They may not play the same position, but tonight the two headliners in the New Jersey Tournament of Champions final are Syracuse University signee Moustapha Diagne and Kentucky commit Isaiah Briscoe. Diagne and his Pope John team will be taking on Briscoe and his Roselle Catholic squad tonight at 8:00 p.m.
Diagne scored 11 points, grabbed 10 rebounds, and swatted five shots in a semifinal win over Newark Tech on Saturday, while Briscoe – a former Syracuse target and teammate of Tyler Ennis – scored 18 points in a blowout victory over Paulsboro. Briscoe’s team also ended the season for Diagne’s fellow Syracuse signee Malachi Richardson in the Non-Public B state semifinals.
Diagne has a chance for immediate minutes next season, depending on what happens with Thomas Bryant. The 6-foot-9 post player can be dominant on the glass and is a gifted shot blocker, but it’s his offense that has jumped out at people this year. He’s only averaging about 14 points per game on the year, but his offensive skill set is leaps and bounds beyond where people thought it would be at this point in his development. He still won’t be a guy easily confused with, say, Tim Duncan, but he’s also certainly more advanced than, for example, former Syracuse center Baye Keita.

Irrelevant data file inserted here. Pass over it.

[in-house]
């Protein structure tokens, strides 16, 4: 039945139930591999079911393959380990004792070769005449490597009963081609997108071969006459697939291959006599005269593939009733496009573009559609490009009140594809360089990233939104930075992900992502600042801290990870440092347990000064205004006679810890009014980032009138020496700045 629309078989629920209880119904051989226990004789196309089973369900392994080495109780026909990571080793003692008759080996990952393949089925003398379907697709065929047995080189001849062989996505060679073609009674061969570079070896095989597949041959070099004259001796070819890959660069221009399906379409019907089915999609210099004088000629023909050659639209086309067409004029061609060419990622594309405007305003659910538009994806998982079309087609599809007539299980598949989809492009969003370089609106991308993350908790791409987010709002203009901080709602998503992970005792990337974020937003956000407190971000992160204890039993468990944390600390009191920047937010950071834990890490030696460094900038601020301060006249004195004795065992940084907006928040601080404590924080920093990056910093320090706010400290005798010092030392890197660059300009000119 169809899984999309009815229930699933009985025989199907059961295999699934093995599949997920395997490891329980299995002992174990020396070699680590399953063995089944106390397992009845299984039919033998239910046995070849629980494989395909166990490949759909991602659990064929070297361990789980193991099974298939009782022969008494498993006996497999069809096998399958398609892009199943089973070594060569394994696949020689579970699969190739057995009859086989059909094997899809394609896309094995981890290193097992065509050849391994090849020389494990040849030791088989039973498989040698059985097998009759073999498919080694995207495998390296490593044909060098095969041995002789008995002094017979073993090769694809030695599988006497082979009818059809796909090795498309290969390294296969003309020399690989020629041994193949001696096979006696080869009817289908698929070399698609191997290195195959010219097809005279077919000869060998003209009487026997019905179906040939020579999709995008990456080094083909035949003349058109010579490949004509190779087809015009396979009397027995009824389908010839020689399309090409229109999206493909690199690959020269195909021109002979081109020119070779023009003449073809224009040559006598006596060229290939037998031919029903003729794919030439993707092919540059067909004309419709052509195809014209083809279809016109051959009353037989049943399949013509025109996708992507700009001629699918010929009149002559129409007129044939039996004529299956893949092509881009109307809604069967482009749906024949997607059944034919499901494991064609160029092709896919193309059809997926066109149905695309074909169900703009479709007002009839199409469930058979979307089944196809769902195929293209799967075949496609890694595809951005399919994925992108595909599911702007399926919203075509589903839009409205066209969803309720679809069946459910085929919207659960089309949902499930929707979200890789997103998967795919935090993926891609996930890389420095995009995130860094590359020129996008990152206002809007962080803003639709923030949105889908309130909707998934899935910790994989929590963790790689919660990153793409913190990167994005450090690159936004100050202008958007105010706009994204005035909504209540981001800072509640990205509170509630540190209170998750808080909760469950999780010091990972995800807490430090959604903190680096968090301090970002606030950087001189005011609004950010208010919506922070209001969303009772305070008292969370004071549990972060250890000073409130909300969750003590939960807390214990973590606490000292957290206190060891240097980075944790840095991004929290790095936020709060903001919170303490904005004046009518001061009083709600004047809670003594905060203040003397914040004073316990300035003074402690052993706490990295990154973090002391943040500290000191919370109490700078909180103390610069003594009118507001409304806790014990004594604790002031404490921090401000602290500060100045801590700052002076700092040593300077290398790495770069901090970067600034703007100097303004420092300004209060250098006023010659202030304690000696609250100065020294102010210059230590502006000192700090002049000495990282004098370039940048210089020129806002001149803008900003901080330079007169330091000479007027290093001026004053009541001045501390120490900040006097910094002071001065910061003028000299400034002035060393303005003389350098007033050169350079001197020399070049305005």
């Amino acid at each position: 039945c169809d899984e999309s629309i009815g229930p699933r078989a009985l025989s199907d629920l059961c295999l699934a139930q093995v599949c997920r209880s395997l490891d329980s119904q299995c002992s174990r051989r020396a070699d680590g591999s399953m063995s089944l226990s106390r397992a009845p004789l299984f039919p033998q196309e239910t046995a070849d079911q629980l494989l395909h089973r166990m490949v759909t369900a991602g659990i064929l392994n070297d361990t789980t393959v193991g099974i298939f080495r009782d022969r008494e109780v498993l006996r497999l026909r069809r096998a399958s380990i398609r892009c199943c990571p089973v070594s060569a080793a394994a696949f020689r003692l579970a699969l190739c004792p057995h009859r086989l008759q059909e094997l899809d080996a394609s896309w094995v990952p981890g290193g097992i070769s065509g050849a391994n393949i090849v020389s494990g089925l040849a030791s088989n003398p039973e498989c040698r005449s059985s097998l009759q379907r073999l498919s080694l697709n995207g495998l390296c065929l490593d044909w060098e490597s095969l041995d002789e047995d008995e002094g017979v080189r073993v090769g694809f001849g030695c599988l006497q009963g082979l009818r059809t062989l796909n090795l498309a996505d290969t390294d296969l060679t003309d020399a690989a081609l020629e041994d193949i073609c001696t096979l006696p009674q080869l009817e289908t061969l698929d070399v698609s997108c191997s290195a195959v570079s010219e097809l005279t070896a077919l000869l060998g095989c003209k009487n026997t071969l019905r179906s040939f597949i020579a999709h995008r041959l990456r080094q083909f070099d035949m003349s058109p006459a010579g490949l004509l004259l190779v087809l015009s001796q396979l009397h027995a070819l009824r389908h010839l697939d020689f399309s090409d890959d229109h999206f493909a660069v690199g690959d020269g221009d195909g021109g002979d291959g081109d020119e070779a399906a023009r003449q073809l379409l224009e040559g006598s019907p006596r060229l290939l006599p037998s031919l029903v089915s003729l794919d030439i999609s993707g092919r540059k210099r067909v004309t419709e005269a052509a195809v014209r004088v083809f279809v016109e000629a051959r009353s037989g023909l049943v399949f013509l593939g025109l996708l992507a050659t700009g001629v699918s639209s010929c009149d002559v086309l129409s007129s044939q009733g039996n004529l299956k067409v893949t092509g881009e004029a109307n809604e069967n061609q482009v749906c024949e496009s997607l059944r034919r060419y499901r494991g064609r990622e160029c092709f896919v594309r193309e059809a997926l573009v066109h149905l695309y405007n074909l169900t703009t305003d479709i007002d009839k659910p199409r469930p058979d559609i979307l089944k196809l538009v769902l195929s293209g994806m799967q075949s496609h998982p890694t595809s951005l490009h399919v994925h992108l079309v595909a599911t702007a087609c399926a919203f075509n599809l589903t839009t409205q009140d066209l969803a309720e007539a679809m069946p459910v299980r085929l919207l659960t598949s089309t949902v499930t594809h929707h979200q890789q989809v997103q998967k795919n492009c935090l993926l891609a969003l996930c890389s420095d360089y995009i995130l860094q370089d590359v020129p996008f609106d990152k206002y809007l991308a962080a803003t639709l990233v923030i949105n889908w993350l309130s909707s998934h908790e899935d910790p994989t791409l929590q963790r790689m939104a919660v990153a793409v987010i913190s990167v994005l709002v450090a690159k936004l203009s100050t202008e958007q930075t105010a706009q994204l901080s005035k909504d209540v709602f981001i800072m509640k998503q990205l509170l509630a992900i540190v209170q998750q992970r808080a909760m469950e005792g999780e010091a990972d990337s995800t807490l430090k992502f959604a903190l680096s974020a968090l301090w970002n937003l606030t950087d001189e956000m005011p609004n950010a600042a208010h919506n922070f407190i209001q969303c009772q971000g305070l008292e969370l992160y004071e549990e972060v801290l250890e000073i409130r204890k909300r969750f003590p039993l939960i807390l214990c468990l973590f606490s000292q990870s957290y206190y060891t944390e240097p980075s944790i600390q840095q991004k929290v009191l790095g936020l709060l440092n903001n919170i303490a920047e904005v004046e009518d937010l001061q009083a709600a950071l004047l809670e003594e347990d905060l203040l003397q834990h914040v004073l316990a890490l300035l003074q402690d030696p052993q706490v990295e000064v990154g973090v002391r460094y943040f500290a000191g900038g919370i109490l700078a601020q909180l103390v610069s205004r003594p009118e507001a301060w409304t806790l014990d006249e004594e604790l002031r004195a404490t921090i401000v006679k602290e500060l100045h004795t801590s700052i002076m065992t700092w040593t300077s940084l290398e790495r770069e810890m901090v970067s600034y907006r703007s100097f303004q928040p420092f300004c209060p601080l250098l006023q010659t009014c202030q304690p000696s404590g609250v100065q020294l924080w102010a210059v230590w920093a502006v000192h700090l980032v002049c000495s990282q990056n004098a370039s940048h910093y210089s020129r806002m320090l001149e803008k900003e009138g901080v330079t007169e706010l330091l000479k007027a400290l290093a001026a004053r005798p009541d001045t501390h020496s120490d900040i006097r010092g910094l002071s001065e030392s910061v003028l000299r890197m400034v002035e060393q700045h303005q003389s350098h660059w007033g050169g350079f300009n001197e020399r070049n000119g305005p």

Briscoe, on the other hand, will no doubt remind Syracuse fans of another former Orangeman. This is a comparison I first made when I watched Briscoe playing alongside Ennis at St. Benedict’s, but it’s becoming more and more apt as Briscoe develops from a physical standpoint: Dion Waiters. Briscoe is basically a Waiters clone with his strength and ability to slash and score at the rim. That’s not to say he’s only a driving scorer, because he’s got a developing perimeter game as well.
It should be an interesting matchup between Pope John and Roselle Catholic. Roselle, by the way, is where current Orange forward Tyler Roberson won a TOC title, on a team that also featured, at the time, Malachi Richardson.
Check back tonight to watch the game live online, and in the meantime, ponder just how frequently kids in New Jersey high school basketball seem to transfer schools.